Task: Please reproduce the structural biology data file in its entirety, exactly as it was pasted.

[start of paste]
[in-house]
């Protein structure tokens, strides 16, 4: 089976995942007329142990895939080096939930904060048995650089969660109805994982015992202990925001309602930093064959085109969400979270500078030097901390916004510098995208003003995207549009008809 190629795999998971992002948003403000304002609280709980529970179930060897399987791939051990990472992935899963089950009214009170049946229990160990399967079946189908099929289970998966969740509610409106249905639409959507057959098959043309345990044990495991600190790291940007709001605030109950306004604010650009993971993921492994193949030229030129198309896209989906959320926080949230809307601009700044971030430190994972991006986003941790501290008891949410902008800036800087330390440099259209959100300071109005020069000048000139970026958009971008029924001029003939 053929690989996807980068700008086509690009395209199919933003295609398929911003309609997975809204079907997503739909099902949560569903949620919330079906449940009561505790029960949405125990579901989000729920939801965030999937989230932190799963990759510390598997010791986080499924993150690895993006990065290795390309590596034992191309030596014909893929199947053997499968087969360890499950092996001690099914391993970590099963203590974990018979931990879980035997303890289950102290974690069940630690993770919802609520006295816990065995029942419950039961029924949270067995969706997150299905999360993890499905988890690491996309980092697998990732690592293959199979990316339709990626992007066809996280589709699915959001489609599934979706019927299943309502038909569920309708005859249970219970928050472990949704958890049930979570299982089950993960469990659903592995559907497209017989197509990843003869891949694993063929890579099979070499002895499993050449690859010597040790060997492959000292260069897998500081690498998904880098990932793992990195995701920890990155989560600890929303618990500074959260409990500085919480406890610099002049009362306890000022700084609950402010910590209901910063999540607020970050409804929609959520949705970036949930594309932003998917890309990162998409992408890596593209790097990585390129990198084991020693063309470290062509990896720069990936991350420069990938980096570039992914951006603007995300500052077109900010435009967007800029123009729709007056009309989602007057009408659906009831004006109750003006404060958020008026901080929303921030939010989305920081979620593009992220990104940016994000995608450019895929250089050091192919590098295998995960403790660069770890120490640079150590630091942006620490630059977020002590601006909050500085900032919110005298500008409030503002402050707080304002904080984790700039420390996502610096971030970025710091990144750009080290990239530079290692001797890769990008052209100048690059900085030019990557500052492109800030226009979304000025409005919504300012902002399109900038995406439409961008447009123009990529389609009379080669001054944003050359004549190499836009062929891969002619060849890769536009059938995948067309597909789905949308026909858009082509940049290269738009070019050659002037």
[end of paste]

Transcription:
[in-house]
């Protein structure tokens, strides 16, 4: 089976995942007329142990895939080096939930904060048995650089969660109805994982015992202990925001309602930093064959085109969400979270500078030097901390916004510098995208003003995207549009008809 190629795999998971992002948003403000304002609280709980529970179930060897399987791939051990990472992935899963089950009214009170049946229990160990399967079946189908099929289970998966969740509610409106249905639409959507057959098959043309345990044990495991600190790291940007709001605030109950306004604010650009993971993921492994193949030229030129198309896209989906959320926080949230809307601009700044971030430190994972991006986003941790501290008891949410902008800036800087330390440099259209959100300071109005020069000048000139970026958009971008029924001029003939 053929690989996807980068700008086509690009395209199919933003295609398929911003309609997975809204079907997503739909099902949560569903949620919330079906449940009561505790029960949405125990579901989000729920939801965030999937989230932190799963990759510390598997010791986080499924993150690895993006990065290795390309590596034992191309030596014909893929199947053997499968087969360890499950092996001690099914391993970590099963203590974990018979931990879980035997303890289950102290974690069940630690993770919802609520006295816990065995029942419950039961029924949270067995969706997150299905999360993890499905988890690491996309980092697998990732690592293959199979990316339709990626992007066809996280589709699915959001489609599934979706019927299943309502038909569920309708005859249970219970928050472990949704958890049930979570299982089950993960469990659903592995559907497209017989197509990843003869891949694993063929890579099979070499002895499993050449690859010597040790060997492959000292260069897998500081690498998904880098990932793992990195995701920890990155989560600890929303618990500074959260409990500085919480406890610099002049009362306890000022700084609950402010910590209901910063999540607020970050409804929609959520949705970036949930594309932003998917890309990162998409992408890596593209790097990585390129990198084991020693063309470290062509990896720069990936991350420069990938980096570039992914951006603007995300500052077109900010435009967007800029123009729709007056009309989602007057009408659906009831004006109750003006404060958020008026901080929303921030939010989305920081979620593009992220990104940016994000995608450019895929250089050091192919590098295998995960403790660069770890120490640079150590630091942006620490630059977020002590601006909050500085900032919110005298500008409030503002402050707080304002904080984790700039420390996502610096971030970025710091990144750009080290990239530079290692001797890769990008052209100048690059900085030019990557500052492109800030226009979304000025409005919504300012902002399109900038995406439409961008447009123009990529389609009379080669001054944003050359004549190499836009062929891969002619060849890769536009059938995948067309597909789905949308026909858009082509940049290269738009070019050659002037």